THE Queen and the Archbishop of Canterbury have expressed
sadness at news of the death of the former Prime Minister, Lady
Thatcher, who died on Monday morning following a stroke, aged
Downing Street confirmed on Monday afternoon that Lady Thatcher
will receive a ceremonial funeral with full military honours at St
Paul's Cathedral. The cathedral announced on Tuesday that the
funeral will take place on Wednesday of next week (17 April).
Buckingham Palace confirmed on Tuesday that the Queen, accompanied
by the Duke of Edinburgh, will attend.
A statement issued by the Queen's Private Secretary said:
"The Queen was sad to hear the news of the death of Baroness
Thatcher. Her Majesty will be sending a private message of sympathy
to the family."
The Archbishop of Canterbury said in a statement: "It was with
sadness that I heard the news of the death of Baroness Thatcher and
my prayers are with her son and daughter, her grandchildren, family
and friends. It is right that today we give thanks for a life
devoted to public service, acknowledging also the faith that
inspired and sustained her."
In a statement, the Prime Minister expressed "great sadness" at
Lady Thatcher's death. "We've lost a great leader, a great prime
minister and a great Briton," he said.
The leader of the Labour Party, Ed Miliband, said: "The Labour
Party disagreed with much of what she did and she will always
remain a controversial figure. But we can disagree and also greatly
respect her political achievements and her personal strength."
The Bishop of Norwich, the Rt Revd Graham James, said: "It was
said of Margaret Thatcher that being with her was like being with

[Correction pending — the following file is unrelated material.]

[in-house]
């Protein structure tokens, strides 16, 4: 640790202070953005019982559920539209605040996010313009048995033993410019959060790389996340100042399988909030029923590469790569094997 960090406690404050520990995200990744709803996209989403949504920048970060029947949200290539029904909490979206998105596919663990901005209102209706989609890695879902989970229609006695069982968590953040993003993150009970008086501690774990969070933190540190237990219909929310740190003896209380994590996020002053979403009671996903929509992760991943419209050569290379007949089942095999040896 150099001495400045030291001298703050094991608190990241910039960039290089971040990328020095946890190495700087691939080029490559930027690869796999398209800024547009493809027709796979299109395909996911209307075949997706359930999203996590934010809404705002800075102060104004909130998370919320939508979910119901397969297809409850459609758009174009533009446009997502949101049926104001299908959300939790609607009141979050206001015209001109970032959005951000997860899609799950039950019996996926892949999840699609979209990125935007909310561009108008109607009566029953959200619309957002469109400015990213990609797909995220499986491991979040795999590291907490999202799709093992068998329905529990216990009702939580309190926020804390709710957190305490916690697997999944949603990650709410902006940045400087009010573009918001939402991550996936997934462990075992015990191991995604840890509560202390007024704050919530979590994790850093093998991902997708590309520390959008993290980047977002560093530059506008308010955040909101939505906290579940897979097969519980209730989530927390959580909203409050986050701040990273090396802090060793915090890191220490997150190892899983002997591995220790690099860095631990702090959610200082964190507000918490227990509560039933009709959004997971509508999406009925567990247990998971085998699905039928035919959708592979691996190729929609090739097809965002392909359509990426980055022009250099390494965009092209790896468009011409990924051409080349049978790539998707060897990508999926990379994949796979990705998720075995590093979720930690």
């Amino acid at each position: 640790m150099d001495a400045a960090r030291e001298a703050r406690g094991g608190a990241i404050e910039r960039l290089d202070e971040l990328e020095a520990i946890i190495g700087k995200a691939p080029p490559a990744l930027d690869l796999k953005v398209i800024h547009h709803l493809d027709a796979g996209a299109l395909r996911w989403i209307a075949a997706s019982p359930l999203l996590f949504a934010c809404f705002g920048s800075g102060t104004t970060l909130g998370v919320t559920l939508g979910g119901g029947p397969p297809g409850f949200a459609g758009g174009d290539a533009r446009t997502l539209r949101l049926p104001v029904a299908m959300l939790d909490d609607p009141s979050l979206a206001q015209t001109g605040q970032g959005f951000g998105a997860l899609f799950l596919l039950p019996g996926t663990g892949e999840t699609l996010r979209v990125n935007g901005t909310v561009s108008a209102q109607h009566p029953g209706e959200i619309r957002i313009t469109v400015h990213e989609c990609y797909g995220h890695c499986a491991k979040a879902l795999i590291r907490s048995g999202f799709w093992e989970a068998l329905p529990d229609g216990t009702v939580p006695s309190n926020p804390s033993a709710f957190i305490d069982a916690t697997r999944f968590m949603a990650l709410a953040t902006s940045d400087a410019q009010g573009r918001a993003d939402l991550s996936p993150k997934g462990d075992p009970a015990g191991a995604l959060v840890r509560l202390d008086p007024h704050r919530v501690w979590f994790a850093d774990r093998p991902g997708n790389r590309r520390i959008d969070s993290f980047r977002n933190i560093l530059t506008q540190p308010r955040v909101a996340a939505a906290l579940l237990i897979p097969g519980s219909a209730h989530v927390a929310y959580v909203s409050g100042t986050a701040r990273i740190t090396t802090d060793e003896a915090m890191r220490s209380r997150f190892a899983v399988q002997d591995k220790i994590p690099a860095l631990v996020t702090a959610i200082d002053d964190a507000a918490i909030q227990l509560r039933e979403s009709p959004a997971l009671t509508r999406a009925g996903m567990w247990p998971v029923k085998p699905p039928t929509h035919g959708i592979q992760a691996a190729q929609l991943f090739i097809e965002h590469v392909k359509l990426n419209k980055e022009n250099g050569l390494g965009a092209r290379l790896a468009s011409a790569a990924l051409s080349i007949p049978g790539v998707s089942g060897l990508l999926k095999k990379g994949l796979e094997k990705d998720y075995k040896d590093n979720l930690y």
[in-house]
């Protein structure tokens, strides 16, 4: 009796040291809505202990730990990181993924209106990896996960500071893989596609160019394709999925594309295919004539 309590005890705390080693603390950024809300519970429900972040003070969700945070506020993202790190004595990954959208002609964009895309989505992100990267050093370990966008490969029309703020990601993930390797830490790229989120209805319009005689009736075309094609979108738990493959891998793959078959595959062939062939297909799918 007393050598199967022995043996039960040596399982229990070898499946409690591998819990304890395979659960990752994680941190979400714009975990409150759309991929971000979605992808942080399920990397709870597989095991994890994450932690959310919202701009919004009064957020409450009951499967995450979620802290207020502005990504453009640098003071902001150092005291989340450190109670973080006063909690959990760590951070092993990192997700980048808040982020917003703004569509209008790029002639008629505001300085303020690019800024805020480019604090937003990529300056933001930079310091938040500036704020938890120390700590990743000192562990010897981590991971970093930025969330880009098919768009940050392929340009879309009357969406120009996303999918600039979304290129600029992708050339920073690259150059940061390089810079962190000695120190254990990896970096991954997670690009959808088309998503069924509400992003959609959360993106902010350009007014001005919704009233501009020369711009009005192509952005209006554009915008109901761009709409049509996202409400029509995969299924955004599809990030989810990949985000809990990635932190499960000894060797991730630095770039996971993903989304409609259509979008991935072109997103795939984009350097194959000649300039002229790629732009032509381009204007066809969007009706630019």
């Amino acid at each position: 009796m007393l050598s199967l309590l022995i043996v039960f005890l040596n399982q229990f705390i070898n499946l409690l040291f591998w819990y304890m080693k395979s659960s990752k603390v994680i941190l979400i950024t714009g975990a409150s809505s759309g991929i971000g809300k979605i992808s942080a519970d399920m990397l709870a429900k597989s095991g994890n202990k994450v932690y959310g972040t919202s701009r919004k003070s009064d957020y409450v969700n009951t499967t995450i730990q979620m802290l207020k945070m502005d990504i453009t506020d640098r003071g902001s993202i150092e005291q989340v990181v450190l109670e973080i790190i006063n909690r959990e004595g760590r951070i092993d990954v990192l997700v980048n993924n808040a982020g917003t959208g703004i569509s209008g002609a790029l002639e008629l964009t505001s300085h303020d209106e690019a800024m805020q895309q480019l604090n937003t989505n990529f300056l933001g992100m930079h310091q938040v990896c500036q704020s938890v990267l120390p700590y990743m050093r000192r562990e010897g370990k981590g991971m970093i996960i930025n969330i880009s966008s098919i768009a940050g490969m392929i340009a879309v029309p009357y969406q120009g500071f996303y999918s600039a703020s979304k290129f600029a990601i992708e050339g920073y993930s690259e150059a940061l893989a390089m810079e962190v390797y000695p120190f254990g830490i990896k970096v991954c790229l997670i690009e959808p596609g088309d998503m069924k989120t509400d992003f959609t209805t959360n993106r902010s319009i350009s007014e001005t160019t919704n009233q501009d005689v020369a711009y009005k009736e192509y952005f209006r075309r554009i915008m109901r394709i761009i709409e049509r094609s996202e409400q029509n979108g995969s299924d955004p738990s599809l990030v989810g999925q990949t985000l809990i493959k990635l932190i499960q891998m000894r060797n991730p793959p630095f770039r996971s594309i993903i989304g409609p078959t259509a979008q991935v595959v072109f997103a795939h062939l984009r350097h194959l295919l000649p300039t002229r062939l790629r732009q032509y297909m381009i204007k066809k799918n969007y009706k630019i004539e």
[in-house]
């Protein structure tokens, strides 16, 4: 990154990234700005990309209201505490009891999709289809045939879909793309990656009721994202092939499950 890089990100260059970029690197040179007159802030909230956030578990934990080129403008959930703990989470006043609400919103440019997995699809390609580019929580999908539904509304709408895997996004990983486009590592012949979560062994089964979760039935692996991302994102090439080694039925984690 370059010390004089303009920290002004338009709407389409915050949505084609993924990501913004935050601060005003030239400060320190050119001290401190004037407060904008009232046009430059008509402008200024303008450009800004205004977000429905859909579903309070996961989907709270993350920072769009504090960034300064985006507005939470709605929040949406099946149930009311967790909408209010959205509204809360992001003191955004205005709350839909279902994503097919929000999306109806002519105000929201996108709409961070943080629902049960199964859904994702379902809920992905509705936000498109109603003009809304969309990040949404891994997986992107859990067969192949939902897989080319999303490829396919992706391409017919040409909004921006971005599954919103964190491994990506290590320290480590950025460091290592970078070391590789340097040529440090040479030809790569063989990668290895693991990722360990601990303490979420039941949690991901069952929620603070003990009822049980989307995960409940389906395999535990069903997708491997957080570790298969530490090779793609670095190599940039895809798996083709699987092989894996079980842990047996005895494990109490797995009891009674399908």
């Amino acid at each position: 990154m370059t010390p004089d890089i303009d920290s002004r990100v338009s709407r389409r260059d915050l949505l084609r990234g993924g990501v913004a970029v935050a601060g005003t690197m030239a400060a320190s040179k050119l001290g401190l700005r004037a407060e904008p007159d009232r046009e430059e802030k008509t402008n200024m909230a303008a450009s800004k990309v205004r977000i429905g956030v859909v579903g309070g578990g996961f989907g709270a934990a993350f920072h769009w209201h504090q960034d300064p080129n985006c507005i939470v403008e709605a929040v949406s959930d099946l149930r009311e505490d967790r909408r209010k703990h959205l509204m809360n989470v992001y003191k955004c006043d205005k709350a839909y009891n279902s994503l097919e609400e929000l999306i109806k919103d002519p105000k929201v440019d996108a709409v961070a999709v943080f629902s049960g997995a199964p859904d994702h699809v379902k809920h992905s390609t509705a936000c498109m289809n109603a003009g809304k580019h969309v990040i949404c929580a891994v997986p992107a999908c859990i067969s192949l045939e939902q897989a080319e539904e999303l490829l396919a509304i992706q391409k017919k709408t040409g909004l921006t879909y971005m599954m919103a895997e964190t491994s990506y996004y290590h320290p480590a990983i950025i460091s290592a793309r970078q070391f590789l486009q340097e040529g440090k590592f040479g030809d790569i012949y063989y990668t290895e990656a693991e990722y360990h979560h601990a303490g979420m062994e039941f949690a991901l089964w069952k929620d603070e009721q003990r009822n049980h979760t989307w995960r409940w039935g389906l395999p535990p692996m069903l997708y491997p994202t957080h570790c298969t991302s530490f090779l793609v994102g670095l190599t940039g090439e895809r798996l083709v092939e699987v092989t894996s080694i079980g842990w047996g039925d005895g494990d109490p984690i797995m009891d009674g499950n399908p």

electricity. She was highly charged, holding strong convictions and
our society changed as a result of her leadership. She will be long
remembered and deservedly so.
"On becoming Prime Minister she quoted St Francis of Assisi,
perhaps surprisingly. It was a reflection of the influence of the
Christian tradition on her life and beliefs, something often
Lord Carey, a former Archbishop of Canterbury, told the
Daily Telegraph: "People may differ about her politics -
and she divided opinion as any politician does - but there is no
doubt that she transformed Britain, she brought back respect, gave
us a backbone and she fought for us.
"I think she has done a great deal to strengthen our nation in
her period of office."
The RC Archbishop of Westminster, the Most Revd Vincent Nichols,
said in a statement: "We pray for the repose of her soul and for
the intentions of her family and all those who now mourn for
The President of the Methodist Conference, the Revd Dr Mark
Wakelin, said that Lady Thatcher had been "a hugely significant,
complex and yet divisive figure in post-war British politics. She
achieved a major breakthrough as Britain's first woman Prime
Minister, and her time in office fundamentally changed the nature
of British society, especially the relationship between individuals
and the state.
"For many people she was a courageous and committed leader, and
one of the best known British politicians around the world - her
roots in a personally responsible Methodist tradition were greatly
admired by many. Perhaps one of her greater achievements was to
change the post-war political consensus, forcing her political
rivals to campaign far more on her terms."
Writing in the Church Times last year, Antonio E.
Weiss, a historian and writer, described Lady Thatcher as "the most
Christian Prime Minister of the 20th century"; she had "sought to
link explicitly her political ideology to her Christian faith more
than almost any other politician of modern times" (
Comment, 20 January 2012).